This research paper seeks to critically examine Sport for Development (SFD) policies and programming targeting Indigenous Australians. Through a narrative literature review, this article seeks to broaden the discussion surrounding the use of sport as a development tool throughout Australia’s Indigenous communities, by considering perspectives within SFD literature that have received limited attention in existing policy and research approaches. The findings of this literature review expose a dominant trend towards positivistic research that reinforces existing approaches, and a lack of criticality surrounding the use of sport as a development tool. This article, therefore, seeks to pose a new research agenda by drawing on international perspectives with the potential to broaden this discussion surrounding the use of sport as a development tool for Indigenous Australians. Issues of conceptual clarity, the use of sport as a mechanism for social control, neoliberalism and neo-colonialism are largely absent from existing literature exploring SFD for Indigenous Australians. Calls to de-colonise SFD are also largely absent from the literature reviewed, and therefore calls for the decolonisation of SFD globally are also considered. Finally, this research note calls for researchers working in this space to engage critically with the use of sport in Indigenous communities, to shift the focus away from the production of ‘evidence’ to a broader discussion around the use of sport, including how research must contribute to decolonising both policy and practice through privileging Indigenous perspectives and voices.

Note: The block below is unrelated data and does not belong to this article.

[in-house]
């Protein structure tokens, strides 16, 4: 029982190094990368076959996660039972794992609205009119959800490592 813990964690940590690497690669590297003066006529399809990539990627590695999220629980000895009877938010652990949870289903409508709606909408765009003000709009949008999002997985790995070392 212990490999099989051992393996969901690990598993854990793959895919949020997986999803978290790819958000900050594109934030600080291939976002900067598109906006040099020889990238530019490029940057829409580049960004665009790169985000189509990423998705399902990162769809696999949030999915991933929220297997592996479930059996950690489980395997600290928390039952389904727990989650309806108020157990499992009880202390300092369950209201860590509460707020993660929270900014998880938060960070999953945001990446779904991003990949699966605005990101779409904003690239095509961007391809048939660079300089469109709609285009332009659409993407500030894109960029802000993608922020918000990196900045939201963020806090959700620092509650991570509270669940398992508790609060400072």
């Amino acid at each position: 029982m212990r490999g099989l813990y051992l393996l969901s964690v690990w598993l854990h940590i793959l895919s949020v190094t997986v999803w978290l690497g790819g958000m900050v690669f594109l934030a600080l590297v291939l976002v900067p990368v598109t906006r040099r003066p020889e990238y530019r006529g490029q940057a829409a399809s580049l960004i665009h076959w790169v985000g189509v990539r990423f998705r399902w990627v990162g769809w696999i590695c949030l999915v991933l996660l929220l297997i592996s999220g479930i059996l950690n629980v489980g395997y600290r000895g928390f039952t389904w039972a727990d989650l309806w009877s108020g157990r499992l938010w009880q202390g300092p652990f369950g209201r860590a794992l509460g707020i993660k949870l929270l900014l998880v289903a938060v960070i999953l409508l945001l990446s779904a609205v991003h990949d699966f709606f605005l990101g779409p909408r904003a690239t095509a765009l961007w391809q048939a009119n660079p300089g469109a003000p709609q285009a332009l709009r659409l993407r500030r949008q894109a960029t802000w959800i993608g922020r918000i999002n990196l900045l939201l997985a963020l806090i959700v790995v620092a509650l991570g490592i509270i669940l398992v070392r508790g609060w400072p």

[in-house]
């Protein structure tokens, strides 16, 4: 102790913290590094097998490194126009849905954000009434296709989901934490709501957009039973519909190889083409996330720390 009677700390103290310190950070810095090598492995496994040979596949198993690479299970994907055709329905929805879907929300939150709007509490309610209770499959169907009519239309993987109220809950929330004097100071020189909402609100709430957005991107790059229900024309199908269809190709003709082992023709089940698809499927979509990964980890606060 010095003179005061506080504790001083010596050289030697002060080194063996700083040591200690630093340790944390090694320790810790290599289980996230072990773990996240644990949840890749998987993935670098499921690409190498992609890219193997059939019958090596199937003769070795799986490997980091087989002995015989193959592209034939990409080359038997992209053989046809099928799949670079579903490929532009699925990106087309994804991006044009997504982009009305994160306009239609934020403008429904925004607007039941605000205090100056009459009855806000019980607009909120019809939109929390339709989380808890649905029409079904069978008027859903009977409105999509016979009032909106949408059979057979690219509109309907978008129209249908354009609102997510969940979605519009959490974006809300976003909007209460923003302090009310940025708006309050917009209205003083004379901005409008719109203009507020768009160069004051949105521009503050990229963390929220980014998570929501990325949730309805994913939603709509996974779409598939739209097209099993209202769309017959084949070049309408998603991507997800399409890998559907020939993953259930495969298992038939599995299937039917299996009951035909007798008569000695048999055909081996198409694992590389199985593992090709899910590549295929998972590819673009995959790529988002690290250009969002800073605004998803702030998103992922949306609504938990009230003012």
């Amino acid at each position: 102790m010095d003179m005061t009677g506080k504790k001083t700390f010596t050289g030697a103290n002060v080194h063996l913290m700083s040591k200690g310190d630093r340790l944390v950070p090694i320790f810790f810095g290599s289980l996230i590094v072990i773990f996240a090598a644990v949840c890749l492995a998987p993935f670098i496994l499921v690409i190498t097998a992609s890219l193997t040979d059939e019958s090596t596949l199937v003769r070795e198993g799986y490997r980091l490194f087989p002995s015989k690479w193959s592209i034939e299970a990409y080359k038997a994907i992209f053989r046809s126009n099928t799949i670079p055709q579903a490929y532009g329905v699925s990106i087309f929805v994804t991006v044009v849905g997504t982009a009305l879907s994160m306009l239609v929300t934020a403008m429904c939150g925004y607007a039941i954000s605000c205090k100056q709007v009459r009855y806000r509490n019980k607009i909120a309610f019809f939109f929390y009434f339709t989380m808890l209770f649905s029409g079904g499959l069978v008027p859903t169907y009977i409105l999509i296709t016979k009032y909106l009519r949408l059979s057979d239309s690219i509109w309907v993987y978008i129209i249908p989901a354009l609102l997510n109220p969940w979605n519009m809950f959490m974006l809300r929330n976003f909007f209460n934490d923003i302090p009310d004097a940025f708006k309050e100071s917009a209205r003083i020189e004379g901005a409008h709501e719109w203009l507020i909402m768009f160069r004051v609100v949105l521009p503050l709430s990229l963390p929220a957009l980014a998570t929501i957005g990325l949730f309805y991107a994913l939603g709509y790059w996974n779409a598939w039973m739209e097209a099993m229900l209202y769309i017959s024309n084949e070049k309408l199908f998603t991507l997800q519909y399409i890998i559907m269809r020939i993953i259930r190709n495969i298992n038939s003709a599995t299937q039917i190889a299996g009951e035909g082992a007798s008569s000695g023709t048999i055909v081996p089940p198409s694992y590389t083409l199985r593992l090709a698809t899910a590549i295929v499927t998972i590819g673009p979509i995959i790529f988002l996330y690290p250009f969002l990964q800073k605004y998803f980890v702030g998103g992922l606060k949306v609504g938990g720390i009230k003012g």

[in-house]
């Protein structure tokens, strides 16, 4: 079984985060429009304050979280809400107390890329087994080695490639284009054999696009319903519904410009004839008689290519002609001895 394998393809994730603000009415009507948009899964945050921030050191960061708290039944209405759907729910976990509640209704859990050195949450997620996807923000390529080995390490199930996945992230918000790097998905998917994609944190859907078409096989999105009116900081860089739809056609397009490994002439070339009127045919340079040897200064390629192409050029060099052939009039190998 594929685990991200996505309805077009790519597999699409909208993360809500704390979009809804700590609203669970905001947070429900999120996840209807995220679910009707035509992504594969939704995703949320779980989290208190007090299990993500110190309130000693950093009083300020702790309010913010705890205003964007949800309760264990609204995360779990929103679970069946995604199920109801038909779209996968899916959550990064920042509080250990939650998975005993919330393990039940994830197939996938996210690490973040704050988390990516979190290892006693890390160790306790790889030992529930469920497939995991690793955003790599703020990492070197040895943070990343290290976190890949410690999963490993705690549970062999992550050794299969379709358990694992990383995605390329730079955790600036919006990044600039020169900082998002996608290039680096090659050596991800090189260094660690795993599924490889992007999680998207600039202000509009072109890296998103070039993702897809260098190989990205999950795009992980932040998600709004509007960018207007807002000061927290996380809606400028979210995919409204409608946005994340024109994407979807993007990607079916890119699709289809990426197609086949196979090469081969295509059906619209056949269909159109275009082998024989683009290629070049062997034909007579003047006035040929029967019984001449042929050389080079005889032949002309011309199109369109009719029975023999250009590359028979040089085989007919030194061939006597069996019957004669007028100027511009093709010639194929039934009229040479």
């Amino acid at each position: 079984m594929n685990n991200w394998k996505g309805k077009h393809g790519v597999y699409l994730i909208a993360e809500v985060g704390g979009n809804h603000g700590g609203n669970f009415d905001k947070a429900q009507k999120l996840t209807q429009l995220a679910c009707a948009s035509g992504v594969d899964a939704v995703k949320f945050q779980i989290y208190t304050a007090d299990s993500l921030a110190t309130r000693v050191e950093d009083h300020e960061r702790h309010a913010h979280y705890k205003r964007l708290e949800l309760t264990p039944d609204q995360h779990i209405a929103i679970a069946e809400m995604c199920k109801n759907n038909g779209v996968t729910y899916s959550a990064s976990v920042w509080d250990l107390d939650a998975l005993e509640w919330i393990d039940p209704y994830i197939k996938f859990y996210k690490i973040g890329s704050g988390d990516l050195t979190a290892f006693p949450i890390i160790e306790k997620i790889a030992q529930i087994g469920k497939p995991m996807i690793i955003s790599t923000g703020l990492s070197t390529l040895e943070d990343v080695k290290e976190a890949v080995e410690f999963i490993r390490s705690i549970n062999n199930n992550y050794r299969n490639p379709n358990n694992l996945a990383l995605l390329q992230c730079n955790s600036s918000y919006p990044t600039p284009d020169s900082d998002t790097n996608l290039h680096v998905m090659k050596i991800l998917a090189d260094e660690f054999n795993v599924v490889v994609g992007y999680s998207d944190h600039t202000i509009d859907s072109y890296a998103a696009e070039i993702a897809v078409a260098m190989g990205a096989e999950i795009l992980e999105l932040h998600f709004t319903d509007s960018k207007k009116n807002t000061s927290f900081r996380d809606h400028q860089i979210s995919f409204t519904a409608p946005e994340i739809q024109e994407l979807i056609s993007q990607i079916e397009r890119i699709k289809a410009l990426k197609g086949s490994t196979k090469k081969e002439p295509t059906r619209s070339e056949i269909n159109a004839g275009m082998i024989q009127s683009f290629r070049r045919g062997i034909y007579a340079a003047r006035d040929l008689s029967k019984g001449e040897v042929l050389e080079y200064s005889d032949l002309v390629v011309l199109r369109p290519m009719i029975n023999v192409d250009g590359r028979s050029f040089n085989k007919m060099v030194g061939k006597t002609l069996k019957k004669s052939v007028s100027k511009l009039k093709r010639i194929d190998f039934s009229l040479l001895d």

- Sport for development